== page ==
Like any labourer in any country, there is a stigma which is attached to the orchard workers.  The Nepalese are generally regarded as really hard workers and good people.  Honest, many people said about them.  The Indians are viewed with more suspicion.  The stories of them are they will try to cheat you, or skim off the edges.  The Maori are viewed in a mixed light.  Most people had little to say – not out of any negative perception, just that the Maori were simply other Kiwis.

But a few people needed no prompting to begin ranting.  The Maori do nothing.  They just wait for their benefit to come through (the benefit is unemployment in the USA).  There are all these jobs, but they refuse to take them.

On the other hand, the Maori I have met are some of the hardest working and hardest partying people.

Aussies, as well, are viewed in a mixed light.  Most Kiwis have said that Australia itself is nice, but horribly expensive.  The minimum wage there is something around $18 per hour, but the cost of living is significantly higher, and the Australian dollar is much stronger than the Kiwi dollar.

The few Australians I have met in New Zealand have all seemed stuck up.  Here because their dollar is strong.  Doing a little work to save just a little extra, to travel for three months after.

To paraphrase Lewis Black: because, even with the plane ticket, it is cheaper than drinking in Australia.

T and I, in at least five cases, are the first Americans someone has met.  I have met hardly any other Americans working as seasonal workers, none picking fruit or in the packhouse.  I have been the first American that, I think, all of the Chileans I’ve met.


A few people have said to me, when I’ve written long diatribes bemoaning how awful the work is, “at least you are working in New Zealand!”

But the reality is a lot different than, “I get to work in another country.  Cool!”  Work is…simply work.  Being in another country doesn’t make it any better.  Working with so many international people is fun, and often interesting, but the farmland outside my window is still green, with rolling hills in the distance.  Cows still moo the same.  People still drink enormous quantities of beer to get over their day at work.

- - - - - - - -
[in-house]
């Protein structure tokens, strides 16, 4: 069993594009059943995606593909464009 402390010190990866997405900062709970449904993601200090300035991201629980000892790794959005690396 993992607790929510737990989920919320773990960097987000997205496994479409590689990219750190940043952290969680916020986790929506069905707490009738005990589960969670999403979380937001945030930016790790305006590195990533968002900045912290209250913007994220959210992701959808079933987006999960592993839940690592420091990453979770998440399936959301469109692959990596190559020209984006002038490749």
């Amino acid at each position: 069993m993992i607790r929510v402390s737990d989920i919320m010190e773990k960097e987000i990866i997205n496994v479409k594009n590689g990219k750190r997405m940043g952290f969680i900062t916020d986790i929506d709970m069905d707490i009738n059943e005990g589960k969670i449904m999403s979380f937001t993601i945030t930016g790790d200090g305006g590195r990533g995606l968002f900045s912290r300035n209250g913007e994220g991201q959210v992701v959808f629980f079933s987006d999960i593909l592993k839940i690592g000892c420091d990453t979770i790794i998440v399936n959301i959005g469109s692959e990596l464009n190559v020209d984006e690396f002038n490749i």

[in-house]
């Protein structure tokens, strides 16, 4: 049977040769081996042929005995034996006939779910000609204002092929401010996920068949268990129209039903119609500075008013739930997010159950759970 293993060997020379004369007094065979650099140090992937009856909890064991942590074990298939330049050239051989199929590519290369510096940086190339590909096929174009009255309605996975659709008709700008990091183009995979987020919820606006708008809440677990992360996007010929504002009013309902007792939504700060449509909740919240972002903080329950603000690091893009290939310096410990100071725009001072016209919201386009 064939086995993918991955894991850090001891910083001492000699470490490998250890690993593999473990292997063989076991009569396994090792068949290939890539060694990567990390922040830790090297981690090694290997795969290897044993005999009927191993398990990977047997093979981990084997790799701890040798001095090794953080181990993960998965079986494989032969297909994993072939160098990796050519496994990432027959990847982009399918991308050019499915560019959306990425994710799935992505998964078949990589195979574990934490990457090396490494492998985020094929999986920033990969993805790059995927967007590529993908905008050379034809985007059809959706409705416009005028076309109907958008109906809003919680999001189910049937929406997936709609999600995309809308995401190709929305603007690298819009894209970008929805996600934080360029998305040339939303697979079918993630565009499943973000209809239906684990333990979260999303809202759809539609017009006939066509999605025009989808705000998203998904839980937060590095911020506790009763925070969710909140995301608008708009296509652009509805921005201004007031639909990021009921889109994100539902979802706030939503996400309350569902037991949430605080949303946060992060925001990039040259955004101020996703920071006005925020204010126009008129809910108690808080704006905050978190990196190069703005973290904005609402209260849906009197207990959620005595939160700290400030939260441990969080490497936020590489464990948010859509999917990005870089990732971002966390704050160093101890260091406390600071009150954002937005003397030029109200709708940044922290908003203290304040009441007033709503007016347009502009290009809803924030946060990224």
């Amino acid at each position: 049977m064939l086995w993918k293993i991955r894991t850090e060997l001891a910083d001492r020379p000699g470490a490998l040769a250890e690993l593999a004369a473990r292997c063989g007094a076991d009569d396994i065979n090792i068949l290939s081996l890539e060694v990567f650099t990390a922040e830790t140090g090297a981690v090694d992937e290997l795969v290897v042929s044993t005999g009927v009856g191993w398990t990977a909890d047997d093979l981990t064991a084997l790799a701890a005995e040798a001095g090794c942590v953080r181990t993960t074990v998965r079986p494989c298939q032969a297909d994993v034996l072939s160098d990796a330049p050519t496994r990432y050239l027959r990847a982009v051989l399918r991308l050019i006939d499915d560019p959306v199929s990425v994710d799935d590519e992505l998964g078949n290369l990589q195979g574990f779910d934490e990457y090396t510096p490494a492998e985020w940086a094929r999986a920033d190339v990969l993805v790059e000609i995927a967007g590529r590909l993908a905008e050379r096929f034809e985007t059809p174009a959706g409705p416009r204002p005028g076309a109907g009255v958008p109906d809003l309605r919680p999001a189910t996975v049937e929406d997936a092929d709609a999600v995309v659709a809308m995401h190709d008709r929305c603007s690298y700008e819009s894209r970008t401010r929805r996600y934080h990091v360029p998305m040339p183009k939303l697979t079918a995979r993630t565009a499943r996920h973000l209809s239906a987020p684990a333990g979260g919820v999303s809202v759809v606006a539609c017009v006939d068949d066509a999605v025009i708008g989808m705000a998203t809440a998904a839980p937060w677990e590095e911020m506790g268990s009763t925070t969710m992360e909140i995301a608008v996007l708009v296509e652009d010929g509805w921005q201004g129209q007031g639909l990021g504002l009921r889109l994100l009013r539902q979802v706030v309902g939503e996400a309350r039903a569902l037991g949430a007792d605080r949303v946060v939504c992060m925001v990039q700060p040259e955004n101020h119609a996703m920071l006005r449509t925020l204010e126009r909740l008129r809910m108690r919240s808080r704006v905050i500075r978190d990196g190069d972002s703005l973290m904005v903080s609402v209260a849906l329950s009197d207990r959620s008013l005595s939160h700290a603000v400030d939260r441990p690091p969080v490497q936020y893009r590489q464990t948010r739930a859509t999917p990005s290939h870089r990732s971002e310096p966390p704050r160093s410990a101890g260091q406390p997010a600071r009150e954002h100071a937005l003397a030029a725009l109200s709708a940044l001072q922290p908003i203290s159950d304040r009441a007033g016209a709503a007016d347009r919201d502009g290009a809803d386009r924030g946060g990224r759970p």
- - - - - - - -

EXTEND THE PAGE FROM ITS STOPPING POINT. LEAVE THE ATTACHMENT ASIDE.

Most of what makes it different is negative.  The internet, in general, is much slower in the country.  The nice thing about the 90’s tech bubble in America was the amount of cable laid, so much of the country is connected via broadband.  Here, this doesn’t hold true.  Outside of cities, few homes seem to have reliable, fast internet.

The facilities, of where I am at the moment, consist of a ranch house with no insulation, a fireplace for heating, one shower for 20 people with bad water pressure and unreliable temperature, a washer which only works on cold and no dryer, and dial-up.

Even more so than living in Spokane, to get around New Zealand, one needs a car.  Buses do run regularly from most places on the islands – the country is small enough to allow the drivers to pull over when someone waves them down – but the buses are prohibitively expensive to take regularly.


Having said all this, I am sitting outside on a large deck, on a Saturday afternoon, writing.  It is the first sunny day in almost a week.  There are burgers on the barbecue, and I am drinking tea.

The water is more crisp.

The air is more clean.

And yeah, I am in New Zealand.